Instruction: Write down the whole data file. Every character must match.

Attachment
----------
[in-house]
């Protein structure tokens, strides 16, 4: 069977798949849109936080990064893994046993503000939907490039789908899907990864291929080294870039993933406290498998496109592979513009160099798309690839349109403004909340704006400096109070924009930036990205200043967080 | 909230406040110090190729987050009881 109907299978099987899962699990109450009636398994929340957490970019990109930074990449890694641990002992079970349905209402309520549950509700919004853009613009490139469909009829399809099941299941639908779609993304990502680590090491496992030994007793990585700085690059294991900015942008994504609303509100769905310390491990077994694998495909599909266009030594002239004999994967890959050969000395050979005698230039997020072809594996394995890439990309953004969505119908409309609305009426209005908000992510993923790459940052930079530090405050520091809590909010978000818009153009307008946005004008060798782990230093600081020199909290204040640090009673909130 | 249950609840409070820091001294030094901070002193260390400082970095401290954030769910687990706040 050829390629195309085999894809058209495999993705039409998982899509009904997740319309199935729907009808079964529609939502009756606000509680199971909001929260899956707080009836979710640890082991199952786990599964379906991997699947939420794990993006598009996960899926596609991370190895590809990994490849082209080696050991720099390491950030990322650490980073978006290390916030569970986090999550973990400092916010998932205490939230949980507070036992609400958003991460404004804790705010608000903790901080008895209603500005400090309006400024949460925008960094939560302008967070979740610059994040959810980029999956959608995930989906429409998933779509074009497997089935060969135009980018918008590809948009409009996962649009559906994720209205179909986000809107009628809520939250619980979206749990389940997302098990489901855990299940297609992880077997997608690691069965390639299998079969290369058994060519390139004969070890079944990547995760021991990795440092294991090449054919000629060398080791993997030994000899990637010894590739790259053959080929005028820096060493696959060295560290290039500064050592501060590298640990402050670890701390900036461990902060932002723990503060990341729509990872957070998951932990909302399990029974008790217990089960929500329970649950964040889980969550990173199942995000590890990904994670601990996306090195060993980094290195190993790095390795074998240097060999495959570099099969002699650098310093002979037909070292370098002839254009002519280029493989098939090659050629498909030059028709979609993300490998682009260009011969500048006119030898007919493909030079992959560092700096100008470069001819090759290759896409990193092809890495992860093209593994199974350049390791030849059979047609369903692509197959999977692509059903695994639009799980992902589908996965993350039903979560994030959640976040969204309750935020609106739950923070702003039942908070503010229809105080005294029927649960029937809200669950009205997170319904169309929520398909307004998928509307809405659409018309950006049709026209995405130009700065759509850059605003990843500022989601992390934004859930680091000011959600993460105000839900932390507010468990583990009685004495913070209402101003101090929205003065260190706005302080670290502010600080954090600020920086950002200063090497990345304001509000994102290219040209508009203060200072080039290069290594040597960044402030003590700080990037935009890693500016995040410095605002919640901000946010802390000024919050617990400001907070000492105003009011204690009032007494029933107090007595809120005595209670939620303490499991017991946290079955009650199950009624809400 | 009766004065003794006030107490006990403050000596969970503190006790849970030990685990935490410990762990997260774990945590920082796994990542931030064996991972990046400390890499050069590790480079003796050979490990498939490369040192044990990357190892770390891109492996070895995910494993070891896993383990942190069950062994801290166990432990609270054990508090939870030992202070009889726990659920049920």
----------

[in-house]
């Protein structure tokens, strides 16, 4: 069977798949849109936080990064893994046993503000939907490039789908899907990864291929080294870039993933406290498998496109592979513009160099798309690839349109403004909340704006400096109070924009930036990205200043967080 | 909230406040110090190729987050009881 109907299978099987899962699990109450009636398994929340957490970019990109930074990449890694641990002992079970349905209402309520549950509700919004853009613009490139469909009829399809099941299941639908779609993304990502680590090491496992030994007793990585700085690059294991900015942008994504609303509100769905310390491990077994694998495909599909266009030594002239004999994967890959050969000395050979005698230039997020072809594996394995890439990309953004969505119908409309609305009426209005908000992510993923790459940052930079530090405050520091809590909010978000818009153009307008946005004008060798782990230093600081020199909290204040640090009673909130 | 249950609840409070820091001294030094901070002193260390400082970095401290954030769910687990706040 050829390629195309085999894809058209495999993705039409998982899509009904997740319309199935729907009808079964529609939502009756606000509680199971909001929260899956707080009836979710640890082991199952786990599964379906991997699947939420794990993006598009996960899926596609991370190895590809990994490849082209080696050991720099390491950030990322650490980073978006290390916030569970986090999550973990400092916010998932205490939230949980507070036992609400958003991460404004804790705010608000903790901080008895209603500005400090309006400024949460925008960094939560302008967070979740610059994040959810980029999956959608995930989906429409998933779509074009497997089935060969135009980018918008590809948009409009996962649009559906994720209205179909986000809107009628809520939250619980979206749990389940997302098990489901855990299940297609992880077997997608690691069965390639299998079969290369058994060519390139004969070890079944990547995760021991990795440092294991090449054919000629060398080791993997030994000899990637010894590739790259053959080929005028820096060493696959060295560290290039500064050592501060590298640990402050670890701390900036461990902060932002723990503060990341729509990872957070998951932990909302399990029974008790217990089960929500329970649950964040889980969550990173199942995000590890990904994670601990996306090195060993980094290195190993790095390795074998240097060999495959570099099969002699650098310093002979037909070292370098002839254009002519280029493989098939090659050629498909030059028709979609993300490998682009260009011969500048006119030898007919493909030079992959560092700096100008470069001819090759290759896409990193092809890495992860093209593994199974350049390791030849059979047609369903692509197959999977692509059903695994639009799980992902589908996965993350039903979560994030959640976040969204309750935020609106739950923070702003039942908070503010229809105080005294029927649960029937809200669950009205997170319904169309929520398909307004998928509307809405659409018309950006049709026209995405130009700065759509850059605003990843500022989601992390934004859930680091000011959600993460105000839900932390507010468990583990009685004495913070209402101003101090929205003065260190706005302080670290502010600080954090600020920086950002200063090497990345304001509000994102290219040209508009203060200072080039290069290594040597960044402030003590700080990037935009890693500016995040410095605002919640901000946010802390000024919050617990400001907070000492105003009011204690009032007494029933107090007595809120005595209670939620303490499991017991946290079955009650199950009624809400 | 009766004065003794006030107490006990403050000596969970503190006790849970030990685990935490410990762990997260774990945590920082796994990542931030064996991972990046400390890499050069590790480079003796050979490990498939490369040192044990990357190892770390891109492996070895995910494993070891896993383990942190069950062994801290166990432990609270054990508090939870030992202070009889726990659920049920």